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19 Seattle U. L. Rev. 433 (1995-1996)
Litigation Outcomes in State and Federal Courts: A Statistical Portrait

handle is hein.journals/sealr19 and id is 471 raw text is: Litigation Outcomes in State and Federal Courts: A
Statistical Portrait
Theodore Eisenberg, John Goerdt, Brian Ostrom,
and David Rottman*
U.S. Juries Grow Tougher on Plaintiffs in Lawsuits, the New
York Times page-one headline reads.' The story details how, in 1992,
plaintiffs won 52 percent of the personal injury cases decided by jury
verdicts, a decline from the 63 percent plaintiff success rate in 1989.
The sound-byte explanations follow, including the notion that juries
have learned that they, as part of the general population, ultimately pay
the costs of high verdicts. Similar stories, reporting both increases and
decreases in jury award levels, regularly make headlines.2 Jury Verdict
Research, Inc. (JVR), a commercial service that sells case outcome
information, often is the source of the stories.
The stories highlight a major gap in our knowledge of the legal
system. Reported aggregate data tend to be exaggerated or incorrect.
For example, the figures reported in the Times article almost certainly
inflate plaintiff success rates for 1989 and report a time trend that
probably does not exist. In an era when court reform and tort reform
* Eisenberg is Professor of Law, Cornell Law School; Goerdt, Ostrom, and Rottman are
senior research associates with the National Center for State Courts. The research conducted by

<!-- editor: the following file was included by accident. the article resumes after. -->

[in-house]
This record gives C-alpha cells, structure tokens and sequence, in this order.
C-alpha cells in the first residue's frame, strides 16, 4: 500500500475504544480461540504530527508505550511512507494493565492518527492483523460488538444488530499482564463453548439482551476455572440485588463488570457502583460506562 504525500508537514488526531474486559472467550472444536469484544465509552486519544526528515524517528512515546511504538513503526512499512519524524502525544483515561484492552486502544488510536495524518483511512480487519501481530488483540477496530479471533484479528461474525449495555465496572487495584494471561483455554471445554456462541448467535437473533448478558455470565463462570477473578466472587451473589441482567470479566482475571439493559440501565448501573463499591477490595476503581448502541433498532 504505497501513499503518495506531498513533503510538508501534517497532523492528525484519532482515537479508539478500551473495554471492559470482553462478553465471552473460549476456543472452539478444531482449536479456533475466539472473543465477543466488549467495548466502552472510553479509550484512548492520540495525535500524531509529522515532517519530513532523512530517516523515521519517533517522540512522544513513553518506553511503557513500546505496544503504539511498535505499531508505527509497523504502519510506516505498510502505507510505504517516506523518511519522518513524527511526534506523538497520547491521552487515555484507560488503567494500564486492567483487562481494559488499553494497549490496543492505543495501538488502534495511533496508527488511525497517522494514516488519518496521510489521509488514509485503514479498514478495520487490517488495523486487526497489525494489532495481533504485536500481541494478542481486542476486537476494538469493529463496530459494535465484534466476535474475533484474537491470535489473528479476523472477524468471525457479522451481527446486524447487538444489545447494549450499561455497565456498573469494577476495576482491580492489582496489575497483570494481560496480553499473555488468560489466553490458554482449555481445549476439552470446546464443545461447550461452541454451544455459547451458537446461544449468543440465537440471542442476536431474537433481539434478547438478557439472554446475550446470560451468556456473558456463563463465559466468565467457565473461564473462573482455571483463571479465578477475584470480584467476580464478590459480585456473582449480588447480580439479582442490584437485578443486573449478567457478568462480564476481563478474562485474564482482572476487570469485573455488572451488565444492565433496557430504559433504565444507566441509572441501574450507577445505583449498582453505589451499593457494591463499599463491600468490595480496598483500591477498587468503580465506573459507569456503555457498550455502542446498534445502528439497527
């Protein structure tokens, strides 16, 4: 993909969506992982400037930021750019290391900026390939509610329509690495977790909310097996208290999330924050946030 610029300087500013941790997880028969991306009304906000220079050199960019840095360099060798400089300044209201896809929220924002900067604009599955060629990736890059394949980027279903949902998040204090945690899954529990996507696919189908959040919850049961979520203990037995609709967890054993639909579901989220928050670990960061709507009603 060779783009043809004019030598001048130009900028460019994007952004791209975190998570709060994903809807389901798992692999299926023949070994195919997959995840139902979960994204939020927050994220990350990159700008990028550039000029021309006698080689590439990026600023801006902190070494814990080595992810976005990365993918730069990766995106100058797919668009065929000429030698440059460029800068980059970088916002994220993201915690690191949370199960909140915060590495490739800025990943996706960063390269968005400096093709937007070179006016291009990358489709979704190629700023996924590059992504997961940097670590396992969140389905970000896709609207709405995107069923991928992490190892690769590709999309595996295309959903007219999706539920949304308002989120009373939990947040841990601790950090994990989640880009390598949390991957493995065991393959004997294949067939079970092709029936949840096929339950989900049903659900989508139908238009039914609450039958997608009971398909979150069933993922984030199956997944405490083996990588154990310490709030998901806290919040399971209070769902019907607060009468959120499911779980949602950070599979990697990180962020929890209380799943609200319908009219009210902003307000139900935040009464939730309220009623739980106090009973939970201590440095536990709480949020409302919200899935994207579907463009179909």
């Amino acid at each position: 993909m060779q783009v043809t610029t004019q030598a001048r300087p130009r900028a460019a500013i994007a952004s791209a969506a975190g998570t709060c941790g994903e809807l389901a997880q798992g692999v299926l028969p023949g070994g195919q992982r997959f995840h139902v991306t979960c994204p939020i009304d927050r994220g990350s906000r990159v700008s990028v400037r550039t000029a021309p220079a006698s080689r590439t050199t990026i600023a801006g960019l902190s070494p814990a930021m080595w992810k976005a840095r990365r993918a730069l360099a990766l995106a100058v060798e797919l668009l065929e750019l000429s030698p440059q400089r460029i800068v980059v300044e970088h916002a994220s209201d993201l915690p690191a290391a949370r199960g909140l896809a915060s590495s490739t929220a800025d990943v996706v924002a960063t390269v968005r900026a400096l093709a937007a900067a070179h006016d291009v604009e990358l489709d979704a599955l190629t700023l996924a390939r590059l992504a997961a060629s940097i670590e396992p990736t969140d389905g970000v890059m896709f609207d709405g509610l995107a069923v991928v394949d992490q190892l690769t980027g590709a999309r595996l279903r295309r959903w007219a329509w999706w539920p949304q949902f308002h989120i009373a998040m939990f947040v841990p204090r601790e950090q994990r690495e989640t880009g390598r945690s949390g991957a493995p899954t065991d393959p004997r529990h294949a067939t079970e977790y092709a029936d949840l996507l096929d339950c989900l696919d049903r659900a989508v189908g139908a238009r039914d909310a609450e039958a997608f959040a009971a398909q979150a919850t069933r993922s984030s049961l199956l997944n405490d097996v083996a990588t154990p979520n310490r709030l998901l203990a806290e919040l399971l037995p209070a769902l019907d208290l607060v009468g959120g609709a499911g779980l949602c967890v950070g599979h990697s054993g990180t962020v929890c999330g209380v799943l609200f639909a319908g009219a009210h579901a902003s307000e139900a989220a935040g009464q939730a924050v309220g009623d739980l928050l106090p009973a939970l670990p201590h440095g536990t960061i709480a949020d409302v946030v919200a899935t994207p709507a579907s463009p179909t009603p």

the National Center for State Courts was supported by grant number 92-BJ-CX-K022 from the
Bureau of Justice Statistics (BJS). Points of view are those of the authors and do not necessarily
represent the policies or views of the BJS. The federal data used in this Article (federal court
cases: 1979-1993) were originally collected by the Federal Judicial Center. The data were made
available by the Inter-university Consortium for Political and Social Research. Neither the Center
nor the Consortium bears any responsibility for the analyses presented here. We would like to
thank for their comments participants in a panel at the 1995 Law & Society Annual Meeting,
Toronto, June 3, 1995 and for its computer and data support the Cornell Institute for Social and
Economic Research.
1. Richard Perez-Pena, U.S. Juries Grow Tougher on Plaintiffs in Lawsuits, N.Y. TIMES,
June 17, 1994, at Al.
2. See, e.g., Richard Waters, Juries Cut Product Liability Awards, FIN. TIMES, Jan. 8, 1996,
available in WESTLAW, 1996 WL 6135704; Edward Felsenthal, Increase in Size of Jury Awards
May Spur Efforts to Alter System, WALL ST. J., Jan. 5, 1996, at B5; Jury Awards Return to Record-
Setting Levels, Report Says, ASSOCIATED PRESS, Dec. 26, 1995, available in WESTLAW, 1995
WL 4420942.
3. Perez-Pena, supra note 1, at B18.

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